Rimsha Masih
Rimsha Masih has been freed, but her life may still be in danger.

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A Pakistani court dismissed blasphemy charges against a Christian girl on Tuesday who was jailed earlier this year for allegedly burning pages of the Quran. Advocates are concerned, however, that the girl's life will still be at risk from extremists if she remains in Pakistan.

Rimsha Masih, a 14-year-old girl with mental disabilities, was arrested for defaming Islam on Aug. 16 after she was allegedly spotted by neighbors with a plastic bag containing burned pages of the Quran. Rimsha was released on bail on Sep. 7 after being held for more than three weeks at a high-security prison in Rawalpindi. Her release came days after local Muslims testified against the neighborhood's imam, accusing him of framing the girl by planting the burned pages in her possession.

On Nov. 20, more than two months after Rimsha's release, the Islamabad High Court dismissed the girl's case, acquitting her of all charges. Rimsha's lawyer, Tahir Naveed, said the court's decision was based on the fact that no one had seen her burning pages of the Quran, Reuters reports.

A leading human rights campaigner told BBC that Rimsha's life may still be at risk from extremists. Rimsha and her family have been living in hiding at an undisclosed location since her release in September; it is unlikely that she will ever be able to return home.

"Once you have been accused of blasphemy it means the relocation of your family even if you are acquitted by the court," the director of a Pakistan human rights organization in Lahore told International Christian Concern (ICC). "The people who were willing to burn Rimsha alive are now even angrier ... There is no way she can go back to the same place."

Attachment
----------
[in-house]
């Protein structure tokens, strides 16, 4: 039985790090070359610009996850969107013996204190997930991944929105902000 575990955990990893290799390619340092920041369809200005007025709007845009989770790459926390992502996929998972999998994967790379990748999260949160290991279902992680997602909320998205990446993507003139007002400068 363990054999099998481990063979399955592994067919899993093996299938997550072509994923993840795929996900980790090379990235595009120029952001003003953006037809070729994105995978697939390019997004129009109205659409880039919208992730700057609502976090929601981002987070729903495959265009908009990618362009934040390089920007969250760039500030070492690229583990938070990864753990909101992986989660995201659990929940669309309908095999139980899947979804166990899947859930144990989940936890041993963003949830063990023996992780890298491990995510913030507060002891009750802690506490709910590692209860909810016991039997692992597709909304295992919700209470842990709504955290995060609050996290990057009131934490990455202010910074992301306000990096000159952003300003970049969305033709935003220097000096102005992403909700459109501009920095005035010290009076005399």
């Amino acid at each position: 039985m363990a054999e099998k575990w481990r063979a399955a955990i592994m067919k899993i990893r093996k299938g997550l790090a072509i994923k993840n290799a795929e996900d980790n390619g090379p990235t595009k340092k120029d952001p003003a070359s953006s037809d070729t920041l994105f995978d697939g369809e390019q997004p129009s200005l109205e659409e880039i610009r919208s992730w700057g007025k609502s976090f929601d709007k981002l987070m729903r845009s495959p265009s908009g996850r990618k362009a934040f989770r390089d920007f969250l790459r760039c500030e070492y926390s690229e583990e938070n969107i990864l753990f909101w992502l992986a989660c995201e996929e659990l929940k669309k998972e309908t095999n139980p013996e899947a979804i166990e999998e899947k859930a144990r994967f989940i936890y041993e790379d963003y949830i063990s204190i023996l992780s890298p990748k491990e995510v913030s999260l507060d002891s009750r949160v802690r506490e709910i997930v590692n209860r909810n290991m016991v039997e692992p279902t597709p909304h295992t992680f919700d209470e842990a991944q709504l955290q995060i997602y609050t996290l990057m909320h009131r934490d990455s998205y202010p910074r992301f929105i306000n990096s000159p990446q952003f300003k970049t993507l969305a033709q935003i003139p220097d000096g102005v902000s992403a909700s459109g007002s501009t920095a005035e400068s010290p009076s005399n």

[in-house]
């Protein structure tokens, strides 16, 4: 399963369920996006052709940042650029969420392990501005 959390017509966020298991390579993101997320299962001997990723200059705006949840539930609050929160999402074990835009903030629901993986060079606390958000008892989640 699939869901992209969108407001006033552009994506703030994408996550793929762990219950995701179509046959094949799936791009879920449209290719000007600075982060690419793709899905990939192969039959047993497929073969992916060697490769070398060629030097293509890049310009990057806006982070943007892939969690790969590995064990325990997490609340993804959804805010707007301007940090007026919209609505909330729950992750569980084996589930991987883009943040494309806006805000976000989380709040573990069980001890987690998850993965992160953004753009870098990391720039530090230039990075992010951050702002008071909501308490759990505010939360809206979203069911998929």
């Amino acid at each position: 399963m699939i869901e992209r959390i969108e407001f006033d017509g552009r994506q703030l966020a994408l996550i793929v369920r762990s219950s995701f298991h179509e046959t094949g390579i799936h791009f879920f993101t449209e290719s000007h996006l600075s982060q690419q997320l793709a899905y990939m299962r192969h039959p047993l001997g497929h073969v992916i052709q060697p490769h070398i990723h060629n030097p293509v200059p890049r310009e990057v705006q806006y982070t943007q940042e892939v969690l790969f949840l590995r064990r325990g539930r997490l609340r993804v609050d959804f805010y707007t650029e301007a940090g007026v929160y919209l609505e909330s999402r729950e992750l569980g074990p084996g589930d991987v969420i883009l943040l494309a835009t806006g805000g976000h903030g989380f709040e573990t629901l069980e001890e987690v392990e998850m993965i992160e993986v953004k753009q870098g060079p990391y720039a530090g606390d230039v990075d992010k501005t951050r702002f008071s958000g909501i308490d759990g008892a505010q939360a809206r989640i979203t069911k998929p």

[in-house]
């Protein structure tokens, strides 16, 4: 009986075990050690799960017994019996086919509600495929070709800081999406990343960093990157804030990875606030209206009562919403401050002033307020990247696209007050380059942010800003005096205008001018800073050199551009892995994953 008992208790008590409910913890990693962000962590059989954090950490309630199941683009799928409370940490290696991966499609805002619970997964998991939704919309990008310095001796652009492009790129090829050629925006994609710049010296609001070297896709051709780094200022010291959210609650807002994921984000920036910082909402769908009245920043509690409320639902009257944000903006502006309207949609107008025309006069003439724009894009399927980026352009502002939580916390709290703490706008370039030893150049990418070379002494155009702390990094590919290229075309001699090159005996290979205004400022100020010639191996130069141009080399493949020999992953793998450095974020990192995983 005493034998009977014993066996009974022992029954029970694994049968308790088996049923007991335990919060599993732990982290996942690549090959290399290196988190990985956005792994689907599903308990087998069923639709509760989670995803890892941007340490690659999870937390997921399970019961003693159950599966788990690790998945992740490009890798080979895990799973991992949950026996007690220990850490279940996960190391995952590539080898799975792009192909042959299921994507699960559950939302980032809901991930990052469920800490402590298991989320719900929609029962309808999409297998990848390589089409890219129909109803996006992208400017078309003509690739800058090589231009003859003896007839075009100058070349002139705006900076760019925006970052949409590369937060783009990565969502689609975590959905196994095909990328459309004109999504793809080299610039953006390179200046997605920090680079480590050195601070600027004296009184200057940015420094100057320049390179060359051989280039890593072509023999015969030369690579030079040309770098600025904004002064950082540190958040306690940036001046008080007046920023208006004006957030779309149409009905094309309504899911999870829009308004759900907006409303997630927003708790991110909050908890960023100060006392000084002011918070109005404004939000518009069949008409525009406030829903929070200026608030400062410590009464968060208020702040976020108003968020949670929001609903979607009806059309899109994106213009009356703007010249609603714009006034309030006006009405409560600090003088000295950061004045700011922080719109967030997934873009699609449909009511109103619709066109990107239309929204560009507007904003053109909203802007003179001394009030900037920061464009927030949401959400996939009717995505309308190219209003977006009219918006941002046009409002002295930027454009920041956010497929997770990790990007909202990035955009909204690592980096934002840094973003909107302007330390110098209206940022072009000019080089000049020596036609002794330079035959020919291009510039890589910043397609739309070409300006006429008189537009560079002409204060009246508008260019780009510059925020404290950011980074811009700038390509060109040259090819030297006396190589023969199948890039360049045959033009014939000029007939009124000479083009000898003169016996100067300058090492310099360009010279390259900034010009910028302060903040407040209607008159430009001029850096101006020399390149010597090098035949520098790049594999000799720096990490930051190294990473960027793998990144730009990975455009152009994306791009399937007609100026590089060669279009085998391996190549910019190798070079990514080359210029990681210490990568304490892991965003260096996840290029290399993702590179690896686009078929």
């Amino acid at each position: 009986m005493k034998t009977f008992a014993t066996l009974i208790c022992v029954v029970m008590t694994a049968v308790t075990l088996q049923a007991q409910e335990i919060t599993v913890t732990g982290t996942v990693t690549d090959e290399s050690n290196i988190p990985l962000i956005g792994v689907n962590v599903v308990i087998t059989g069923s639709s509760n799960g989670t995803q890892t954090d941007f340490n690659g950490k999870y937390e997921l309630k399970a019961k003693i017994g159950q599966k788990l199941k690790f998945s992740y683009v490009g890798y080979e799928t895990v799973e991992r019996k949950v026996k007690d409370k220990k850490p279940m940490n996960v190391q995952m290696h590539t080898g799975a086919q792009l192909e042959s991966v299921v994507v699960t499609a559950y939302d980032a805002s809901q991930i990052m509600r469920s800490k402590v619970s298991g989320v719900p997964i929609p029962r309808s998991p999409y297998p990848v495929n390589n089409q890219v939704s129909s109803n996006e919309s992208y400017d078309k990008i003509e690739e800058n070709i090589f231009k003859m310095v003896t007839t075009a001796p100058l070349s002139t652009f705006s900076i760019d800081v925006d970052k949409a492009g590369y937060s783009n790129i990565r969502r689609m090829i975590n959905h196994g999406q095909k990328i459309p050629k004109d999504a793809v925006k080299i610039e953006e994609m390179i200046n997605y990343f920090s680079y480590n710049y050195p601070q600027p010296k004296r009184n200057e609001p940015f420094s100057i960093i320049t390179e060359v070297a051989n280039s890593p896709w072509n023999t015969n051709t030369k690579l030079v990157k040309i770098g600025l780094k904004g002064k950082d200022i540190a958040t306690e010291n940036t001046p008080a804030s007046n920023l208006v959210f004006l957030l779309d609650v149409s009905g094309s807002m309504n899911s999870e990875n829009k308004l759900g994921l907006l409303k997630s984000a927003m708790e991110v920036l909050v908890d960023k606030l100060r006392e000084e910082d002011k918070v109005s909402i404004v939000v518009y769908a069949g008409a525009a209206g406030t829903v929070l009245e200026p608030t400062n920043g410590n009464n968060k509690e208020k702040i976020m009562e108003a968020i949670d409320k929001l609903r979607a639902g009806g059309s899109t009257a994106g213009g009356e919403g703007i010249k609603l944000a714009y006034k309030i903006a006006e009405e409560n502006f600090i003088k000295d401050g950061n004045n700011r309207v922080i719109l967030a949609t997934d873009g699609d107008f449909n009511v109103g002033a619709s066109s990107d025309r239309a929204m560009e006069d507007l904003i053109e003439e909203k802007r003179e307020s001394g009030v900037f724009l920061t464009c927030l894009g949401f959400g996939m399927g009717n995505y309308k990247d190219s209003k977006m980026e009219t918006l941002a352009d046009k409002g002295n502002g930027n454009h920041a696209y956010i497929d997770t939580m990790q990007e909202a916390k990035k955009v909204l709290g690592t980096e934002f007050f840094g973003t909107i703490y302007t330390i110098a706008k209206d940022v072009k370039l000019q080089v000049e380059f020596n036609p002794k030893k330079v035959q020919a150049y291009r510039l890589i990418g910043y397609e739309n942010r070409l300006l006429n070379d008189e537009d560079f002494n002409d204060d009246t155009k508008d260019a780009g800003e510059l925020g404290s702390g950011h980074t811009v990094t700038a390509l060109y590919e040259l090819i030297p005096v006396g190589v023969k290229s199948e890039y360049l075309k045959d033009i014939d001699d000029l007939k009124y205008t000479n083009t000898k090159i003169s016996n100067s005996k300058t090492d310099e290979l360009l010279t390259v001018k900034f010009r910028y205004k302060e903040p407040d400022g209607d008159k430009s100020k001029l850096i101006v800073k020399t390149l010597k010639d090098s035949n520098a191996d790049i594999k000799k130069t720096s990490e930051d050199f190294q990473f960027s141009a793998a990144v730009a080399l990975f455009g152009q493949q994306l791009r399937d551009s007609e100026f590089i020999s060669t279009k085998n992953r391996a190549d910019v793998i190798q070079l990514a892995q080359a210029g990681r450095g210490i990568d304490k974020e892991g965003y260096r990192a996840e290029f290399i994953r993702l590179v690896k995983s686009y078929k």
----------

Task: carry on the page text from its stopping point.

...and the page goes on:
According to the advocacy group Human Rights First, 46 people charged for blasphemy in the past 25 years have been killed by extremists while awaiting trial or after having been acquitted. The Islamabad-based Center for Research and Security Studies showed similar findings, reporting that 52 people have been killed by vigilantes since 1990 after being implicated in blasphemy cases.

"While ICC welcomes the news of Rimsha's acquittal, the fact is that she should have never been charged or imprisoned in the first place. Because of false allegations against Rimsha, she is forced to start a new life in a country that is no longer safe for her. This all occurred as a result of Pakistan's oppressive blasphemy laws that victimize innocent minorities by giving radical Muslims grounds to inflict vigilante justice in accordance to their own religious decrees," says Aidan Clay, ICC Regional Manager for the Middle East.

"Many Christians and other minorities still languish in Pakistani prisons on charges of insulting Islam, including Asia Bibi, who was given the death sentence in 2010 for allegedly criticizing Muhammad. This battle will not be won until the Pakistani government repeals the country's ominous blasphemy laws. No one should fear being imprisoned or executed by their government or murdered by a mob simply because they are a member of a minority religious community."

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